Thursday, May 30, 2024

Obama’s ‘Executive Privilege’: Brandishing The Presidential Magic Wand

Two weeks ago, President Obama stunned the nation by announcing his intention to use his “executive privilege” to grant amnesty to up to 5 million immigrants living illegally in the United States.

The amnesty, unprecedented in scope, in essence nullified existing immigration law, specifically a 1996 statute passed by Congress which requires federal immigration agents to deport illegal immigrants, with few exceptions.

Obama said he was forced to circumvent Congress because “Congress had failed to act “[to fix the nation’s broken immigration system.]

Democrats, eyeing the millions of Hispanic immigrants who will likely acquire voting rights with their new status as a substantial bloc of party support, hailed the move.

But many others, including most Republicans, were outraged. They felt the president was abusing his authority in unilaterally banning enforcement of immigration laws. Even those who favor a path toward citizenship for illegal aliens were alarmed at the implications of the president’s radical action.

“I support the idea of giving all these people this new status. But doing it by executive action, redefining the status of millions of people without a law, without going through the normal legislative process, that strikes me as an extreme abuse of executive power,” a N.Y Times op-ed by attorney David Brooks, asserted.

If President Obama can refuse to enforce a valid federal law affecting millions of people, are there any limits to his powers, people wondered. What is to stop him from overriding other laws that don’t find favor? Or to act on his own where Congress has declined or refused to act?

“President Obama’s justification for his executive action is that ‘Congress failed to act.’ Using this rationalization, Obama can act whenever his favored policy is ignored. Congress did not fail to act, it chose not to act in granting amnesty,” pointed out a Fox News columnist. “Congress considers and debates a great many bills. Not all of them pass.”

Other presidents have exercised executive privilege in granting amnesties but the sweeping, blanket amnesty for millions of people who broke the law to enter this country is a radical departure from any of the executive actions issued by previous presidents.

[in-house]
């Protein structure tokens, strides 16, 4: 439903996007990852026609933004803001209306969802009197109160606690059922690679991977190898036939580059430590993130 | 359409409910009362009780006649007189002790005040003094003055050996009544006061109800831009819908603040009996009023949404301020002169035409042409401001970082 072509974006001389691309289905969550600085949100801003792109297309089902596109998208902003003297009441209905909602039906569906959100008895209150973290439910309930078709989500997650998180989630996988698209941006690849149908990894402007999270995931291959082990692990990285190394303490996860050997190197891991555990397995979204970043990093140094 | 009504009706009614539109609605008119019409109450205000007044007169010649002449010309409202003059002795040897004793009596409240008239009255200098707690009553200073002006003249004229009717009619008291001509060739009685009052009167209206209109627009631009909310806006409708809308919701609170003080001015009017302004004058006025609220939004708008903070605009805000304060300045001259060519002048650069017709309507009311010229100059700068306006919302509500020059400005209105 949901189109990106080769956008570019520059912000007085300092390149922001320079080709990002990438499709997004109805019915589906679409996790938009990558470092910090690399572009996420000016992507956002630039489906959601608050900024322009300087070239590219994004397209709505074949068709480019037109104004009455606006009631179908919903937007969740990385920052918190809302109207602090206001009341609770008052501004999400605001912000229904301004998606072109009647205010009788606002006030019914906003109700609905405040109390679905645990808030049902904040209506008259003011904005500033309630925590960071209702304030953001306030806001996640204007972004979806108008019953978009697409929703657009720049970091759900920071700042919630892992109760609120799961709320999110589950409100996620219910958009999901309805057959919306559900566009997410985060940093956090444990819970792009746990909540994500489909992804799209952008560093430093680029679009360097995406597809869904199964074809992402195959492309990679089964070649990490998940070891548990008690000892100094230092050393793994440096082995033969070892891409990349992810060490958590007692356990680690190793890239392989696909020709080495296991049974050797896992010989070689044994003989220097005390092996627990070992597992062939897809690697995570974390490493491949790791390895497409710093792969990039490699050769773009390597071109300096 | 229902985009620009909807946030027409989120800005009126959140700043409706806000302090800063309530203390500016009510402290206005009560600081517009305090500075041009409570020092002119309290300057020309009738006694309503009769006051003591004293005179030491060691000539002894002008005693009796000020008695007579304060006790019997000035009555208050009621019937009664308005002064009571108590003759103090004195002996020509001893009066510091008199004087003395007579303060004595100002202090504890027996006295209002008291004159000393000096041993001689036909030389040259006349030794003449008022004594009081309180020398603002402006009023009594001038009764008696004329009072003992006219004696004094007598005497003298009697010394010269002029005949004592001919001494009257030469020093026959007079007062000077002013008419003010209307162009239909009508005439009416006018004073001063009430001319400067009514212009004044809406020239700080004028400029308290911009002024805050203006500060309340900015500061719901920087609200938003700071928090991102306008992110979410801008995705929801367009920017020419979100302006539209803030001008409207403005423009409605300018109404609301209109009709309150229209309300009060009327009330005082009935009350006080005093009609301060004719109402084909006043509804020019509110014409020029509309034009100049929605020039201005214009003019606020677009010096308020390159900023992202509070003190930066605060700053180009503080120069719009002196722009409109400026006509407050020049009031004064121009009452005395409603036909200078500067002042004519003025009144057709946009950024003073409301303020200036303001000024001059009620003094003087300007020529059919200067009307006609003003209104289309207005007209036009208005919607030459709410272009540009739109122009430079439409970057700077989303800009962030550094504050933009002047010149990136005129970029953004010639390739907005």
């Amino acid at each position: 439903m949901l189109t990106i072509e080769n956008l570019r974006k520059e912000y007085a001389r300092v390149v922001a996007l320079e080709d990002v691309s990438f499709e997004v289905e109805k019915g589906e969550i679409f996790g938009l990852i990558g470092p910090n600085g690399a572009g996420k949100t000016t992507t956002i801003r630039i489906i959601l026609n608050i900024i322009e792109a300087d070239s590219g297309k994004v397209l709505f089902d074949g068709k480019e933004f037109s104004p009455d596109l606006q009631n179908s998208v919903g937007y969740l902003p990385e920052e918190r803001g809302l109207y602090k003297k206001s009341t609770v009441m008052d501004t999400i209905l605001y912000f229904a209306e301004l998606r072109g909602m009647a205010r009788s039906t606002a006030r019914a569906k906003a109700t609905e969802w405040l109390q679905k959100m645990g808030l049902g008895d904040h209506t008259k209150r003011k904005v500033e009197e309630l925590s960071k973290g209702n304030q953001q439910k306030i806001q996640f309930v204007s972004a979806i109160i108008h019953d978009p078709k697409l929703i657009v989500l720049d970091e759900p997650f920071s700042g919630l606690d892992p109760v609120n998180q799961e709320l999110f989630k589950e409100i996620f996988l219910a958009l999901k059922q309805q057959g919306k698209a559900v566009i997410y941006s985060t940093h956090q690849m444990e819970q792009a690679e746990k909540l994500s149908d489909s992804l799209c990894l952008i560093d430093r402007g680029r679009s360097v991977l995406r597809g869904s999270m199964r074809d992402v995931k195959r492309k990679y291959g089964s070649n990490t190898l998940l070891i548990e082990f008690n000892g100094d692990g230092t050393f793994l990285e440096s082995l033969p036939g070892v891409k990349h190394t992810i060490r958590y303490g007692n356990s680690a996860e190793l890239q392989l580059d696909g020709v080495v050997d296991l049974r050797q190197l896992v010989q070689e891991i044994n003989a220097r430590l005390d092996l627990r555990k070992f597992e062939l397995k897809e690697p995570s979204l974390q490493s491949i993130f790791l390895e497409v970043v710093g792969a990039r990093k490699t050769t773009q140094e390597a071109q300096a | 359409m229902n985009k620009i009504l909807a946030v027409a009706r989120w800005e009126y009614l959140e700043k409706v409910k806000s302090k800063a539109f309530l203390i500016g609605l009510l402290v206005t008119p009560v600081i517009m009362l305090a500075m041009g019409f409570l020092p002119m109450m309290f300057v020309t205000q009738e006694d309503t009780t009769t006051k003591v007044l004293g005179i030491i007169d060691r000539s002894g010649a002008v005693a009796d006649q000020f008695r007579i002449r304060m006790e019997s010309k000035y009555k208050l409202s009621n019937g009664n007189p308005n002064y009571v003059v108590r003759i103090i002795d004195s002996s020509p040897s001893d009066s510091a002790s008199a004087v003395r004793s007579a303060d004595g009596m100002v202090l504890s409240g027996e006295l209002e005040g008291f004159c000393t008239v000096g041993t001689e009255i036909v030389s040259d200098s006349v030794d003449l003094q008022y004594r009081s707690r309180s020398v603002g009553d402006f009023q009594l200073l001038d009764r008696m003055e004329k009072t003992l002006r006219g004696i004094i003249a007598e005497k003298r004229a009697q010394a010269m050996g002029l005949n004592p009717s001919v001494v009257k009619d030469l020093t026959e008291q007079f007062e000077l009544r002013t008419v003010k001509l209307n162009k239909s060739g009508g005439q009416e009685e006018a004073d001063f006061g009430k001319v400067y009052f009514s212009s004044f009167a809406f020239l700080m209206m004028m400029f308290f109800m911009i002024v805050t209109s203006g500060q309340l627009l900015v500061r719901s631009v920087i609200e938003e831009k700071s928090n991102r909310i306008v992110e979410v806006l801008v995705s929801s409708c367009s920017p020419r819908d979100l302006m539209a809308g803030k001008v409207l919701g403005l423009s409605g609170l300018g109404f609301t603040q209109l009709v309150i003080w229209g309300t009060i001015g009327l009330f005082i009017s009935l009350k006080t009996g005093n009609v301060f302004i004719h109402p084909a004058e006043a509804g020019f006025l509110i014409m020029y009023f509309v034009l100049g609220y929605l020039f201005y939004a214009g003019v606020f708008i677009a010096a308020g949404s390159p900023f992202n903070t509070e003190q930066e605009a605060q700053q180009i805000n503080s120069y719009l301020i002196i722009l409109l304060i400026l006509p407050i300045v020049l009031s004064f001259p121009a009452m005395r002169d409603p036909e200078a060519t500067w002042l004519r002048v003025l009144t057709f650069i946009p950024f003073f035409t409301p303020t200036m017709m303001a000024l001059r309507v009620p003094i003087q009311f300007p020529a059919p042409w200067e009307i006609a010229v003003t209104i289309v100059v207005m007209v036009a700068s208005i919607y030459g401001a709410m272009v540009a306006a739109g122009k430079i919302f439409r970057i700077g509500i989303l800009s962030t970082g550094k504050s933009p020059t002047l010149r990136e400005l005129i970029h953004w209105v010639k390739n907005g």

President Ronald Reagan utilized executive action in 1987 to grant a limited deportation reprieve to certain spouses and children of immigrants in this country illegally. But his action and a subsequent extension by his successor, President George Bush, was an extension of an existing amnesty law that Congress had already passed.

Three years earlier, when pressed by pro-immigration reform activists as to why he could not initiate reforms on his own President Obama said, “The notion that somehow I can just change the laws unilaterally is just not true.” He said, “I know some people want me to bypass Congress and change the (immigration) on my own. But that‘s not how our system works. That’s not how our democracy functions. That’s not how our Constitution is written.”


Apparently, the president realized he can alter the laws unilaterally, brandishing the executive privilege of his office almost as a magic wand that defeats the opposition in one fell swoop. What changed?

Some believe it was the long-simmering Fast and Furious scandal that politically threatened important people in the Obama Administration that provided a testing ground for the president’s exercise of executive privilege.

The Republican takeover of the House after 2010 gave Rep. Darrel Issa, R-Ca., a platform to investigate the Obama administration’s handling of a gun trafficking fiasco, overseen by the Phoenix division of the Bureau of Alcohol, Tobacco, Firearms and Explosives (BATFE).

From late 2009 to early 2011, A.T.F. agents allowed guns to “walk” – choosing not to block the sale of guns to Mexican crime gangs in what they said was an effort to build a bigger legal case against the suspects. Others charged this reckless scheme was intended to cause fatalities in order to bolster public support for the Administration’s gun control proposals.

In any case, law enforcement officials lost track of about 2,000 guns that probably reached a Mexican drug cartel. Two of the weapons were found near a December 2010 shootout at which a Border Patrol agent, Brian Terry, was killed. Other guns were later found at other crime sites where people had been shot.

Rep. Issa’s investigation into this lethal scheme was stymied by Attorney General Eric Holder’s refusal to turn over DOJ documents that might shed light on who had ordered it. How high up the chain of command did the order originate? Was the White House involved?